Jul 1, 2022
May 31, 2020 - Arminco Inc.
The floorplan of a facility isn't designed arbitrarily— there's a purpose behind the placement of each room. While some companies incorporate open floorplans, others have dedicated rooms in specific locations.
For dental practices, this process is even more critical since the design affects both its aesthetic and utility.
Not sure where to start? Don't worry, we’ve got you covered.
Let's take a look at everything you need to know about dentist office floor plans.
While it can be tempting to design your floorplan based on what rooms your patients will encounter first (such as initially focusing on reception), it's important to design the operator first.
Since every room in the practice supports the operatory, it only makes sense to make it your main focus. Afterward, you'll be able to slowly work out the placement of other major rooms and amenities.
It's important to note, though, that a sterilization area should be located in or near the center of the facility. This will allow your team to access the room throughout the day without any trouble.
The rooms of your practice won't be able to serve their purpose if there's not enough space within them. This is especially true if you have a decent-sized team, as having their work areas overlap may lead to conflict and a loss of productivity.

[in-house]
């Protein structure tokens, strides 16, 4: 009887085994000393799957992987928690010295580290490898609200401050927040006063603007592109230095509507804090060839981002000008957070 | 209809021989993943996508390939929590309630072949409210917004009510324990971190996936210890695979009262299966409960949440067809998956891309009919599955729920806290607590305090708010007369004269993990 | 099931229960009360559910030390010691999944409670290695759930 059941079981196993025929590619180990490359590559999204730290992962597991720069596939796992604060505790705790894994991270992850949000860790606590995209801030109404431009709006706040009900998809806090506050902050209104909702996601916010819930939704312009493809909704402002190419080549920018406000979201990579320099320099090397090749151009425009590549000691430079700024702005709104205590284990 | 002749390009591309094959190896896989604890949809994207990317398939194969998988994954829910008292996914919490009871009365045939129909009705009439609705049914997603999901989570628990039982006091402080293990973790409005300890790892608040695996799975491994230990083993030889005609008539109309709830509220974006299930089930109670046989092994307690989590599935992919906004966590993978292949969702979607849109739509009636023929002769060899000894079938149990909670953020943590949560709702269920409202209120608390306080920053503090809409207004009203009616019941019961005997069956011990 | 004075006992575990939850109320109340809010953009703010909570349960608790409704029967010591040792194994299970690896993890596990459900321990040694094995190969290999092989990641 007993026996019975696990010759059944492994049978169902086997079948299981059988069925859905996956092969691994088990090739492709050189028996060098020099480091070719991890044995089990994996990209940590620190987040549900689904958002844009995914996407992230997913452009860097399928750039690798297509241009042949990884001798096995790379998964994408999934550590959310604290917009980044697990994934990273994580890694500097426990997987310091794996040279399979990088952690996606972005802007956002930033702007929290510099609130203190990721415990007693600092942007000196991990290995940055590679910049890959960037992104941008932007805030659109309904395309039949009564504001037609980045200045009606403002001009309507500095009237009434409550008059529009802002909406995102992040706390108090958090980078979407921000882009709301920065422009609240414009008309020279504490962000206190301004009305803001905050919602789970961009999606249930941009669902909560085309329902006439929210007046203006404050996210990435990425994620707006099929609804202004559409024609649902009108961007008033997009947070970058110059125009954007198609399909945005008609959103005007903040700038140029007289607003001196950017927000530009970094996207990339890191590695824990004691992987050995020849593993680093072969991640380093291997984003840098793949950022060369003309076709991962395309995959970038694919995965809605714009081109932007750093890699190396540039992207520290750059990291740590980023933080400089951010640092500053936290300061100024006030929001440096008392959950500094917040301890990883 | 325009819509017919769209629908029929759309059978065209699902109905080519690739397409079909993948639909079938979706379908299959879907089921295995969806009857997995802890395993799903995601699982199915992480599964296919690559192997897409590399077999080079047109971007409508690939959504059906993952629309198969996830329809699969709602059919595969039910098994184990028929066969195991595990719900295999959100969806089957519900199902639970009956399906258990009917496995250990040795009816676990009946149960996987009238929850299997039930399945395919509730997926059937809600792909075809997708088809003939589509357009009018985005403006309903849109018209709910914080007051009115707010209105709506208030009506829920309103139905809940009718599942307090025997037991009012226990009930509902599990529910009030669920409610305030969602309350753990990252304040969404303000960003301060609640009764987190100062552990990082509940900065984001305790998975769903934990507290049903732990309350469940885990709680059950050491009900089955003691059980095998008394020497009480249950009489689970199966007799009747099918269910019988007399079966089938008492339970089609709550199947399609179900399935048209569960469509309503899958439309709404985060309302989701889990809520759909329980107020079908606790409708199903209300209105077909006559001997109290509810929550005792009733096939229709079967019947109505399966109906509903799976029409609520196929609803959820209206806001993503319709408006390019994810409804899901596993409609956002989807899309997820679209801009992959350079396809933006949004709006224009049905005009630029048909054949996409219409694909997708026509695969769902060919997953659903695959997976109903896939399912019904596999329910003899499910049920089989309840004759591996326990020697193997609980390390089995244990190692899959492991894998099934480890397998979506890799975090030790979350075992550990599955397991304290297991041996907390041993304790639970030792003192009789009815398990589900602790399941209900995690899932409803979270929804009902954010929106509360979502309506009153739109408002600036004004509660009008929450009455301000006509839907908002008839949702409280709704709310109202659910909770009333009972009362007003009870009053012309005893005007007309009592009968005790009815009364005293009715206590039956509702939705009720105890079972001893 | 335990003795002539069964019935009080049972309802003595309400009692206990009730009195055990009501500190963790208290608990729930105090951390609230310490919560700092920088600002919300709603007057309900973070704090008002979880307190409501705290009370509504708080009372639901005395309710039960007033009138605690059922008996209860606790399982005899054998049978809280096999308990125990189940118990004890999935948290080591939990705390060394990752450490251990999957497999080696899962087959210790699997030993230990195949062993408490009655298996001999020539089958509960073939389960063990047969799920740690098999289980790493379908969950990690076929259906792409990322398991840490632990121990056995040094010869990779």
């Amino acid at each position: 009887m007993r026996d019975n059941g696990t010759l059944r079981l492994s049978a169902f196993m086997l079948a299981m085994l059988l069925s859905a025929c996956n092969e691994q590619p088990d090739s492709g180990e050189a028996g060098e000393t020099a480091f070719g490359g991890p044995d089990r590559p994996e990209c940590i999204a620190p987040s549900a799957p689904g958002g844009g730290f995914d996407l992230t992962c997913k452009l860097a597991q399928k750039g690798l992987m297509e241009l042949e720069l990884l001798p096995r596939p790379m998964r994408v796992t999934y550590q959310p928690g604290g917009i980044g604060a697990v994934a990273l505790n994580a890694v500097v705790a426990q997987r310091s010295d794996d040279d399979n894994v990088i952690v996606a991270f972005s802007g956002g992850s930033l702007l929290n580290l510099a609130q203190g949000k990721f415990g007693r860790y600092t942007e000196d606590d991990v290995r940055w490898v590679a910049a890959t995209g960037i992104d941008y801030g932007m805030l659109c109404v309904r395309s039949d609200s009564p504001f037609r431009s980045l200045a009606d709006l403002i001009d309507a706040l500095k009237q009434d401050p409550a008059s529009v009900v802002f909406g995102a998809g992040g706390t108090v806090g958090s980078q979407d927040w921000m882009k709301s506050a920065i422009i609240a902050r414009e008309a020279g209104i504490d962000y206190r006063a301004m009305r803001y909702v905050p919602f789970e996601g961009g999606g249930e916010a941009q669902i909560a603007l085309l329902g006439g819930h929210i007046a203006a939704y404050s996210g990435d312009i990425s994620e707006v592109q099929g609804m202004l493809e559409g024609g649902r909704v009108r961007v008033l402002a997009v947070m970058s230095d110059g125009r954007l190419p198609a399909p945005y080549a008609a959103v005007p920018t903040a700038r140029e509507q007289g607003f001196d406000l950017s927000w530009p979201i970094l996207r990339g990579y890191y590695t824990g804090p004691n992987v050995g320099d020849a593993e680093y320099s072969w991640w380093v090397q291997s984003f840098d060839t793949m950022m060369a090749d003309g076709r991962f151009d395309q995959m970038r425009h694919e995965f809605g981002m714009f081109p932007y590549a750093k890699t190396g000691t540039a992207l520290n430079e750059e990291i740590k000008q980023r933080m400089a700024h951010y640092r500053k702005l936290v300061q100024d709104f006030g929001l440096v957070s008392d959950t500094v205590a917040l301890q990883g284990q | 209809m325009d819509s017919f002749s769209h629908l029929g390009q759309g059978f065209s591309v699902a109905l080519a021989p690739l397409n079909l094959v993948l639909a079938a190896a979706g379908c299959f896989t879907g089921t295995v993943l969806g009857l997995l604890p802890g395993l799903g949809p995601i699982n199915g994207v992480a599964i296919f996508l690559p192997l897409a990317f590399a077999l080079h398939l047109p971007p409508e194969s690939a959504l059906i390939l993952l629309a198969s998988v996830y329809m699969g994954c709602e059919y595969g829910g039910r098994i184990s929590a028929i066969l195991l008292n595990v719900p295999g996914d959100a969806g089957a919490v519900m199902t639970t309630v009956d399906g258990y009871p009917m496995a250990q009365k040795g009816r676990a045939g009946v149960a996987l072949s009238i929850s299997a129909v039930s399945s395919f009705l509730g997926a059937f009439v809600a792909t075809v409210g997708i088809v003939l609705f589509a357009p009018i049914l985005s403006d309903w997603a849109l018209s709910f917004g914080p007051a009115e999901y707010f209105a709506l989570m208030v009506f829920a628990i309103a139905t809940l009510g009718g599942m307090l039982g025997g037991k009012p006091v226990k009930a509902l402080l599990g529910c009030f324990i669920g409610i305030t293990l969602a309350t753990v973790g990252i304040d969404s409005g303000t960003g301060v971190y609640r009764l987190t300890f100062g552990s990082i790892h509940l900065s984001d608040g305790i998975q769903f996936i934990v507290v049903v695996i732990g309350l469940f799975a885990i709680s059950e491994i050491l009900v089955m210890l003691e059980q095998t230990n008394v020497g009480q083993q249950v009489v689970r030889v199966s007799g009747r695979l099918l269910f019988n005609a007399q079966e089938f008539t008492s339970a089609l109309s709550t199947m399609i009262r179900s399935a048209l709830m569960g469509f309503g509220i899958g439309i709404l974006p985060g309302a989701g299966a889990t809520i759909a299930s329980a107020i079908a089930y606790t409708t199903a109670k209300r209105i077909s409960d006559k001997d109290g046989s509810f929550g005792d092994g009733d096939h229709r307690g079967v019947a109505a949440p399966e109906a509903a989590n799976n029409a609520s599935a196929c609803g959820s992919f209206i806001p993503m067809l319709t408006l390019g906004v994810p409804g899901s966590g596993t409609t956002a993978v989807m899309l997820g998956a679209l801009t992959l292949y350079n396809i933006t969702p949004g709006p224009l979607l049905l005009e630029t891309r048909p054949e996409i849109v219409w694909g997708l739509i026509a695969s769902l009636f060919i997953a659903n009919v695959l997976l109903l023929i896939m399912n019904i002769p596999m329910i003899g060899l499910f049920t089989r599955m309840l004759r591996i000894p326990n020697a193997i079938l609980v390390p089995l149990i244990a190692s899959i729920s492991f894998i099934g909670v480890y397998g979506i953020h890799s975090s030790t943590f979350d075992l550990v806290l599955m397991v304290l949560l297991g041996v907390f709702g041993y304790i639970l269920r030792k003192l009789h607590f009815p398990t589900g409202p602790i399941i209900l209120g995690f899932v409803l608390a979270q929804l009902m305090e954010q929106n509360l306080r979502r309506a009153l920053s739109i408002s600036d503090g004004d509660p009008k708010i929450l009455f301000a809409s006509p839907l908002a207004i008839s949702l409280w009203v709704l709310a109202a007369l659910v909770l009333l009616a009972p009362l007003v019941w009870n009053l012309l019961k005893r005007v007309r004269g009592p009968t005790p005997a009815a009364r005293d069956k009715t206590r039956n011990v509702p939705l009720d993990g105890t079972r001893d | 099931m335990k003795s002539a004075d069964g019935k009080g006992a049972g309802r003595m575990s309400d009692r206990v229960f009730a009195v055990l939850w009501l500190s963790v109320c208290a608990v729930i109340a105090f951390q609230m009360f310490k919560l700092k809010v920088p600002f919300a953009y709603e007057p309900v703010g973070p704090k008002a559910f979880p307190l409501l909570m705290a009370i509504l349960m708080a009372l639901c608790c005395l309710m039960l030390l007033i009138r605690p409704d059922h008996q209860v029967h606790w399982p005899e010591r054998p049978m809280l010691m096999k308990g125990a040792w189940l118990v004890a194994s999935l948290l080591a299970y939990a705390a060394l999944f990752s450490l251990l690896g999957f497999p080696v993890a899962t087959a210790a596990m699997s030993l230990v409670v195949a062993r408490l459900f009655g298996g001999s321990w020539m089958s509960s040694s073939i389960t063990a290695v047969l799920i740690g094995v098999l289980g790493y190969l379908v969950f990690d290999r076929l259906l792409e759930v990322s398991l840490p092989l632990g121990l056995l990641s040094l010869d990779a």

You should also consider necessary spaces (such as storage) that you'll need extra room to incorporate.
While your clinic rooms can be designed around function, your reception area should include an open floorplan that also has space for children if you have a large number of family clients.
Your floorplan may need to be modified in order to accommodate the equipment that you have.
Since the necessary extra space will vary from practice to practice depending on the facility's needs, it's crucial to sit down and map out each area of your clinic.
As long as the equipment doesn't make the room feel cluttered or you don't experience difficulty in operating it, you shouldn't encounter any issues.
Depending on what services your practice provides, you may need to consider extra rooms in your floor plan. These typically include:
As with equipment, the need for these areas (or similar ones) will vary between practices. Once the core placement of the facility's rooms has been decided, you'll be able to determine where optional areas should be incorporated.
But it doesn't have to be.
With the above information about dentist office floor plans in mind, you'll be well on your way toward ensuring your facility's layout is the right one for you.
Want to learn more about how we can help? Feel free to get in touch with us today to see what we can do.
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